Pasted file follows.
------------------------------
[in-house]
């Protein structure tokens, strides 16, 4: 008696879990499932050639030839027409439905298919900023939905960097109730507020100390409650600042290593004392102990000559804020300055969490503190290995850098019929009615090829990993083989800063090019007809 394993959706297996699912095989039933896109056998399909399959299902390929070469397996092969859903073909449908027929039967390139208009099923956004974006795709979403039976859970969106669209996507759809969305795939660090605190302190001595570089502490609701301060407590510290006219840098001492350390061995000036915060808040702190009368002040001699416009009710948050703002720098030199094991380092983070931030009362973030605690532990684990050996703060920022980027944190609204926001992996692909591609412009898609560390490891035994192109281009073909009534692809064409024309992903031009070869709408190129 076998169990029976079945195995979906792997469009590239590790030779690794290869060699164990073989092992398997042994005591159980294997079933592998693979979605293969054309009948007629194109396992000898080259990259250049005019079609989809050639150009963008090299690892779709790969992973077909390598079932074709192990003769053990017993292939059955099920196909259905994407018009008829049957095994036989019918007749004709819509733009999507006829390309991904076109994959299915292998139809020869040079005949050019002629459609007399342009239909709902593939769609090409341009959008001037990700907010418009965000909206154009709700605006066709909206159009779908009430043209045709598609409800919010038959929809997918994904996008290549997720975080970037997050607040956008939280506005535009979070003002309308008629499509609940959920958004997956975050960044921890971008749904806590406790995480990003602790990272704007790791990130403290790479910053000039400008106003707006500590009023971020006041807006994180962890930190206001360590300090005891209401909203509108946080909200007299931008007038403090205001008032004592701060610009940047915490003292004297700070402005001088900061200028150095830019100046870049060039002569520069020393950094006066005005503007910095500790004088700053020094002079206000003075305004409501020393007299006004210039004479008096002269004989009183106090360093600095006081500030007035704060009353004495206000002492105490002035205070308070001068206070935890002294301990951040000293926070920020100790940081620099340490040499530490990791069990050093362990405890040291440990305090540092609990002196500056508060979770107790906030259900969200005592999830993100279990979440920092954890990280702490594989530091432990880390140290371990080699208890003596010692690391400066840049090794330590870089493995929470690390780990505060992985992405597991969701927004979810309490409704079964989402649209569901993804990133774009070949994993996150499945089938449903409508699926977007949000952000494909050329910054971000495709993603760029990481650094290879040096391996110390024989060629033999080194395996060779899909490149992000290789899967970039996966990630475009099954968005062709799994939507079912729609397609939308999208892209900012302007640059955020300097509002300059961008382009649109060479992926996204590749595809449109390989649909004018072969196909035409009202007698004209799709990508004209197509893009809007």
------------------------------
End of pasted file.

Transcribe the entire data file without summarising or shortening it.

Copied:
[in-house]
């Protein structure tokens, strides 16, 4: 008696879990499932050639030839027409439905298919900023939905960097109730507020100390409650600042290593004392102990000559804020300055969490503190290995850098019929009615090829990993083989800063090019007809 394993959706297996699912095989039933896109056998399909399959299902390929070469397996092969859903073909449908027929039967390139208009099923956004974006795709979403039976859970969106669209996507759809969305795939660090605190302190001595570089502490609701301060407590510290006219840098001492350390061995000036915060808040702190009368002040001699416009009710948050703002720098030199094991380092983070931030009362973030605690532990684990050996703060920022980027944190609204926001992996692909591609412009898609560390490891035994192109281009073909009534692809064409024309992903031009070869709408190129 076998169990029976079945195995979906792997469009590239590790030779690794290869060699164990073989092992398997042994005591159980294997079933592998693979979605293969054309009948007629194109396992000898080259990259250049005019079609989809050639150009963008090299690892779709790969992973077909390598079932074709192990003769053990017993292939059955099920196909259905994407018009008829049957095994036989019918007749004709819509733009999507006829390309991904076109994959299915292998139809020869040079005949050019002629459609007399342009239909709902593939769609090409341009959008001037990700907010418009965000909206154009709700605006066709909206159009779908009430043209045709598609409800919010038959929809997918994904996008290549997720975080970037997050607040956008939280506005535009979070003002309308008629499509609940959920958004997956975050960044921890971008749904806590406790995480990003602790990272704007790791990130403290790479910053000039400008106003707006500590009023971020006041807006994180962890930190206001360590300090005891209401909203509108946080909200007299931008007038403090205001008032004592701060610009940047915490003292004297700070402005001088900061200028150095830019100046870049060039002569520069020393950094006066005005503007910095500790004088700053020094002079206000003075305004409501020393007299006004210039004479008096002269004989009183106090360093600095006081500030007035704060009353004495206000002492105490002035205070308070001068206070935890002294301990951040000293926070920020100790940081620099340490040499530490990791069990050093362990405890040291440990305090540092609990002196500056508060979770107790906030259900969200005592999830993100279990979440920092954890990280702490594989530091432990880390140290371990080699208890003596010692690391400066840049090794330590870089493995929470690390780990505060992985992405597991969701927004979810309490409704079964989402649209569901993804990133774009070949994993996150499945089938449903409508699926977007949000952000494909050329910054971000495709993603760029990481650094290879040096391996110390024989060629033999080194395996060779899909490149992000290789899967970039996966990630475009099954968005062709799994939507079912729609397609939308999208892209900012302007640059955020300097509002300059961008382009649109060479992926996204590749595809449109390989649909004018072969196909035409009202007698004209799709990508004209197509893009809007």